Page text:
Times Environmental Hero Dr. Peter Raven on bio-cultural heritage of Eastern Himalayas
Nov 11th, 2016
“To keep the history that we love, the architecture that we love, the poetry that we love, people are going to have to understand and love one another to a degree that is not being characteristic of the world or people ever.”
Dr. Peter Hamilton Raven, Missouri Botanical Garden, is one of the greatest botanists and environmentalists of our time. Dr. Raven through his teachings has sensitized our understanding of the impact on life on Earth influenced by population, affluence and technology. He guides us through tracing history and civilization, development of cities and languages, the beginning of agriculture, 12000 years ago leading to storage of food and battles over it, globalization and fossil fuels impact on climate and by shifting focus from consuming everything around us to preserving and protecting our natural assets for a sustainable future.
The Eastern Himalayan Botanic Ark is a man-made forest in the heart of Eastern Himalayas, where our natural resources and cultural heritage is being preserved and tended to by Indigenous Communities. The Ark was inaugurated by Dr. Raven and notable botanists, Prof. Kamaljit S. Bawa, Founder of ATREE, and Prof. Jianchu XU from Kunming Institute of Botany, China on 11th Nov, 2016. The inauguration was also attended by distinguished environmentalists- Shri Ranjit Barthakur, Mr. Richard Leitch, Mrs. Jackie Leitch, Mr. Bruce Rich, Shri Rajeev Goyal, Shri Naresh Swami, Mrs. Pat Raven, Mr. Nicholas Claxton and Prof. Peter Mortimer. On the occasion, Dr. Raven described the Ark as a place that brings people together, cherishes diversity and keeps nature and history alive.
We are truly humbled by his kind words and honored to share his pearls of wisdom.
“We really have to celebrate a place like India, which by its very nature is so incredibly diverse and which works to bring people together. In a large sense, we need to celebrate the idea that first the English came and of course, they killed people and they took over and tried to make money but they instituted many, many good things.
In a way, one of the reasons I enjoy these historical relics is - they keep history alive, they keep connections alive, they keep people in touch with one another. In a world with 7.4 billion people growing by 2,00,000 people a day and India growing as fast as it is, in parts of the world like France become anti Mazar and anti Jewish and anti everything and Britain jumping out of the European Union, which may be justified economically but, nevertheless, isn’t great in the conduity and friendship.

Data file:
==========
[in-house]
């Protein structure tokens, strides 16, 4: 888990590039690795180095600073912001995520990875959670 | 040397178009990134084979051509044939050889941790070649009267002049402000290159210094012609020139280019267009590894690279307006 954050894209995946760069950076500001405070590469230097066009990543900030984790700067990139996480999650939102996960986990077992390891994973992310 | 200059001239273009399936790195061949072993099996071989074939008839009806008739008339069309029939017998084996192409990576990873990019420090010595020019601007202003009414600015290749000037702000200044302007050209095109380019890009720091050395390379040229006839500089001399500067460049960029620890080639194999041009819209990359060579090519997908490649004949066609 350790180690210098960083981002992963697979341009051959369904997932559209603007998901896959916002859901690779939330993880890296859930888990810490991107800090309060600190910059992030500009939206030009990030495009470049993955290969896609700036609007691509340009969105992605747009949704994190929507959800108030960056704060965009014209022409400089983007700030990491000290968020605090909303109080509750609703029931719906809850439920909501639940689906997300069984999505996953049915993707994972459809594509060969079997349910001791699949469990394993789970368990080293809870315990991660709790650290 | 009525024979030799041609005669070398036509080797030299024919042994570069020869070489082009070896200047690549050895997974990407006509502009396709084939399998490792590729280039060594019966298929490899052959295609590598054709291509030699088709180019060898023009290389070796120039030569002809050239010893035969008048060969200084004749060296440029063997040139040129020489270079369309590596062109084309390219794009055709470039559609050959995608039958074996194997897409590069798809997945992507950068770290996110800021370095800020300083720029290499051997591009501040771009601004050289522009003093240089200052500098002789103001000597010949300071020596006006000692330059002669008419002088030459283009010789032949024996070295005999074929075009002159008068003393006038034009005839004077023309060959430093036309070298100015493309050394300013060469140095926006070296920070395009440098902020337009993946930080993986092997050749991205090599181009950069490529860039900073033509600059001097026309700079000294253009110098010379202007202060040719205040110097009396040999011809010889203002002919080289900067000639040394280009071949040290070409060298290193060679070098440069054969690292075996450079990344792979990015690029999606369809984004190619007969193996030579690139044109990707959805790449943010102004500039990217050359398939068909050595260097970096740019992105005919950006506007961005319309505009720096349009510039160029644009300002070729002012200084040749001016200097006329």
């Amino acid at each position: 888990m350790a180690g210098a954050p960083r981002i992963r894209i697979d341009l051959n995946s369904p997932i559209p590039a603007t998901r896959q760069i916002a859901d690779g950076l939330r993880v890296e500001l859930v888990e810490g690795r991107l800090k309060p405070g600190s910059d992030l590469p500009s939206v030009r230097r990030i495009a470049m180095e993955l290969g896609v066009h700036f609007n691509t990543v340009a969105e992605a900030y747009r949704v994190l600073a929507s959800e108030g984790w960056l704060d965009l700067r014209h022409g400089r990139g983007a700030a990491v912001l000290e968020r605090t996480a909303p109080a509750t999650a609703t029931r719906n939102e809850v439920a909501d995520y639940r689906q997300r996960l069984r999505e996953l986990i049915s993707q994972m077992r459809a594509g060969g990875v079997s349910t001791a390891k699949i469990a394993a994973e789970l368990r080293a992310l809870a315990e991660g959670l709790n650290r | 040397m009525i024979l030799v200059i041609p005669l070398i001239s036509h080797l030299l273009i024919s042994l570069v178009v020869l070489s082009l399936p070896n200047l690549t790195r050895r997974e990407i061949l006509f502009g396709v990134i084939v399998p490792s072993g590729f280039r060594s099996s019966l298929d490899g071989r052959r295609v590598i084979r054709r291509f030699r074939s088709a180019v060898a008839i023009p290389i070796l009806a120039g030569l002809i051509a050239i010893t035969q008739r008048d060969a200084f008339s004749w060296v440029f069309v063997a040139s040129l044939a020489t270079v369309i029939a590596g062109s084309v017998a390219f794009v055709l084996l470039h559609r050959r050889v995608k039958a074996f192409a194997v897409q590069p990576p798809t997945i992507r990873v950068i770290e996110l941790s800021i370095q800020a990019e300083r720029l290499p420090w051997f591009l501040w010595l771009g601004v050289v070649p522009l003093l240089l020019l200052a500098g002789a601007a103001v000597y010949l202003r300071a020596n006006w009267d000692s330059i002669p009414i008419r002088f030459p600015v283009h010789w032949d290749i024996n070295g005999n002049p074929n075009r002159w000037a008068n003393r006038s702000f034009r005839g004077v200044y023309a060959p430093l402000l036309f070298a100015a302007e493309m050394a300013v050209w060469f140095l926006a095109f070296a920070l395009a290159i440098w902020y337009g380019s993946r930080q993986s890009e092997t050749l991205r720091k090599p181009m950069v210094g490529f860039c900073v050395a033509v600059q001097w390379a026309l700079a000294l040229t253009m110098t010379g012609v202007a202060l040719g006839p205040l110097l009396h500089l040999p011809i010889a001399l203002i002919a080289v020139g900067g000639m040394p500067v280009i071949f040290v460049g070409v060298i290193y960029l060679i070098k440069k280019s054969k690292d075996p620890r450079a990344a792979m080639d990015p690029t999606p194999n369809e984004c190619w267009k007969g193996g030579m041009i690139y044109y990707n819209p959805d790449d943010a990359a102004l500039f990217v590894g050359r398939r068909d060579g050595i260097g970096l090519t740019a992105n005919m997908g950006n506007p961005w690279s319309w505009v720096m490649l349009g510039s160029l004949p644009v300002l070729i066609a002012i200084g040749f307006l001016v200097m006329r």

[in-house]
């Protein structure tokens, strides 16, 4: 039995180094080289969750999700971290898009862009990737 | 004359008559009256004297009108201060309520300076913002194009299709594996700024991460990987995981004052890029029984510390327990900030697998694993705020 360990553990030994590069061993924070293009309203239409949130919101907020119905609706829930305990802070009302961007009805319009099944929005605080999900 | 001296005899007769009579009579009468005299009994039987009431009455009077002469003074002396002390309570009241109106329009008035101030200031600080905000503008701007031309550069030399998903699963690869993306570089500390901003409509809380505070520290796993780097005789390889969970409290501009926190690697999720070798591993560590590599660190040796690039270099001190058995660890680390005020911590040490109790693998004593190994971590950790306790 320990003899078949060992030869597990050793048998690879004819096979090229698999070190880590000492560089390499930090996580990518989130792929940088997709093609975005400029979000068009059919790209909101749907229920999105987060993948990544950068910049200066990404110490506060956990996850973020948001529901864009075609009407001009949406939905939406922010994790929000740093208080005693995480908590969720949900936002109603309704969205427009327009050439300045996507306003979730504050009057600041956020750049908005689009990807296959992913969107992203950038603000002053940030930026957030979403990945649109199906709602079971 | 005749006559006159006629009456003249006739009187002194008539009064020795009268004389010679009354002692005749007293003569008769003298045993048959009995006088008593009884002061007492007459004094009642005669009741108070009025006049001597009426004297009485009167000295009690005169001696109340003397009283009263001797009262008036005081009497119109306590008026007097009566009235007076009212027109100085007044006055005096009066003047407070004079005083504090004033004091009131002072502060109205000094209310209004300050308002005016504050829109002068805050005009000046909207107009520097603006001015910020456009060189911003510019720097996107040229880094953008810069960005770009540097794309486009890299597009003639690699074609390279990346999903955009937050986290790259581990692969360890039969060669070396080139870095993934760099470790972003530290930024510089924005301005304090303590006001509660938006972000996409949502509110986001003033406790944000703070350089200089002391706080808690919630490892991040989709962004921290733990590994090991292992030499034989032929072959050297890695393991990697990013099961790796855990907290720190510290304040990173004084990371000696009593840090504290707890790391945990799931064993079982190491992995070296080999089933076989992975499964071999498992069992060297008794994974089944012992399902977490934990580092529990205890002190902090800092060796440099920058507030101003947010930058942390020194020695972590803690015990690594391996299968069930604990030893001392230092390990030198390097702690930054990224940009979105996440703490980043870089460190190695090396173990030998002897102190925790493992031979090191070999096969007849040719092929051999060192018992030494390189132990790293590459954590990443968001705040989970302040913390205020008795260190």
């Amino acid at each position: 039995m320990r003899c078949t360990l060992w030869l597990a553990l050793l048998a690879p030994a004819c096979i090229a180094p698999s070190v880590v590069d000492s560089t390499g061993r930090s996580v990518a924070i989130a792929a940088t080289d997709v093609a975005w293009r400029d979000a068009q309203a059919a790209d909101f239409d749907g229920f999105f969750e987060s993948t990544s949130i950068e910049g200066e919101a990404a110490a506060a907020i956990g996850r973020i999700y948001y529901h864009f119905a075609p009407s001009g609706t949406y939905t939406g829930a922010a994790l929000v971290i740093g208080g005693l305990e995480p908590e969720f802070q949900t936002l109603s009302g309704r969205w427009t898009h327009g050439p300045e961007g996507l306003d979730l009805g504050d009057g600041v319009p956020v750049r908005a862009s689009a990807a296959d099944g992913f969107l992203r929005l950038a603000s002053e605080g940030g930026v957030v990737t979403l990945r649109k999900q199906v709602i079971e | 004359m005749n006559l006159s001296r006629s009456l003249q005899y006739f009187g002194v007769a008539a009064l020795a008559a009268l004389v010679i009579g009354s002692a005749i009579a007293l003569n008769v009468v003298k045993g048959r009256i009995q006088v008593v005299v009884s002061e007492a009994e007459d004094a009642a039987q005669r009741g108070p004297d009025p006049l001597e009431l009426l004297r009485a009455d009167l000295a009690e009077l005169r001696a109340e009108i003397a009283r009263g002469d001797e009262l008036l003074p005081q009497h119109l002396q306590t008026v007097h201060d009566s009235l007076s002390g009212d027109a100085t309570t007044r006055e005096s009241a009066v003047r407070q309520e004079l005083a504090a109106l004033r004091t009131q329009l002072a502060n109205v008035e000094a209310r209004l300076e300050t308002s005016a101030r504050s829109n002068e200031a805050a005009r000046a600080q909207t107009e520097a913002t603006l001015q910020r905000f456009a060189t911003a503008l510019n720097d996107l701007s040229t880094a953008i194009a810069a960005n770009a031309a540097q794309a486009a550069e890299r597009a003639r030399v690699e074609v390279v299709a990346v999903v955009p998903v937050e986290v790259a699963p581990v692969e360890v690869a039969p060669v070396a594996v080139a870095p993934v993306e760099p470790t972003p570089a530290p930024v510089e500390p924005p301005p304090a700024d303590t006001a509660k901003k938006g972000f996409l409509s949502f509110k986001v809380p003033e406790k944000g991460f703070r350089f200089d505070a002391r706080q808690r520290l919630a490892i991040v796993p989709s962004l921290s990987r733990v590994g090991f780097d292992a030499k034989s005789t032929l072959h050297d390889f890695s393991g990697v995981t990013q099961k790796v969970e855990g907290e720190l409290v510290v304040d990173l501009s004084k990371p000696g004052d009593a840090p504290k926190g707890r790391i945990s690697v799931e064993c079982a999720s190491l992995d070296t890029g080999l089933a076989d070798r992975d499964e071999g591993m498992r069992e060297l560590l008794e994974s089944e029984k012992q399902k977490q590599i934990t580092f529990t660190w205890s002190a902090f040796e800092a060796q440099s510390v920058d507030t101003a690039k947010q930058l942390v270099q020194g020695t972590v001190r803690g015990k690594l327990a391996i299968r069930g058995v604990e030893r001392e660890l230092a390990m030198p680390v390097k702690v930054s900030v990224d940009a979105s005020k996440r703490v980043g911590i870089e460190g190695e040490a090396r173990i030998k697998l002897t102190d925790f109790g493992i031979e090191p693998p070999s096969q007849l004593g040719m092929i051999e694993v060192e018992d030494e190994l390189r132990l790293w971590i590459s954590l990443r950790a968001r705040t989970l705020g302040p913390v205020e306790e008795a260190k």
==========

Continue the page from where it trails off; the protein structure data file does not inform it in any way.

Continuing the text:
In a World like this, with 3 major battlefields going on right now - Aleppo, Mosul and Yemen, and in all of those 100s and 1000s of civilians are being killed and US and Russia are wandering around on the outside, lobbying in shells and killing more people for obscure reasons and everybody wants a bit more to consume. Everybody wants to control a bit more of the World.
It doesn’t work.
As we are 2.5 billion more people in the next 34 years, as India grows from 1.3 billion to 1.7 billion, it’s the diversity and it’s hanging together and it’s trying to understand one another in broad ways that can save the world. That can make us care enough about one another to try to build sustainability to try to keep the world going, to try to build a world in which all of the things we built in civilization, which really are only about a 10,000 year effort in 2.8 million year history of our genus, about a 10,000 year effort.
To keep any of that, to keep the music that we love, to keep the history that we love, the architecture that we love, the poetry that we love, people are going to have to understand and love one another to a degree that is not being characteristic of the world or people ever.
And it seems to me that India with all of its troubles and all of its flaws and all of its awful bureaucracy and all of its problems, is a wonderful example of people, nonetheless, working together and for the most parts relatively peacefully. The United States at its best is an example of that too. All large cities in the world are an example of that because they bring together diverse people under circumstances, where for better or for worst they have to cooperate.
And I see the efforts of some many people in this room contribute to that kind of understanding and love, which I think is our only hope for saving values that we really appreciate, the values that people that build this house had in mind, the values that those who restored the house, so clearly had in mind and I look at that kind of celebration. I wanted to express myself on that. We have to do so very much more than we have ever thought of doing if we really want things to be well over the next few decades and I hope we will.
I think this occasion has been a major invitation to do better, otherwise why are we here? Why are we on Earth. We have to the best we can, we don’t have any choice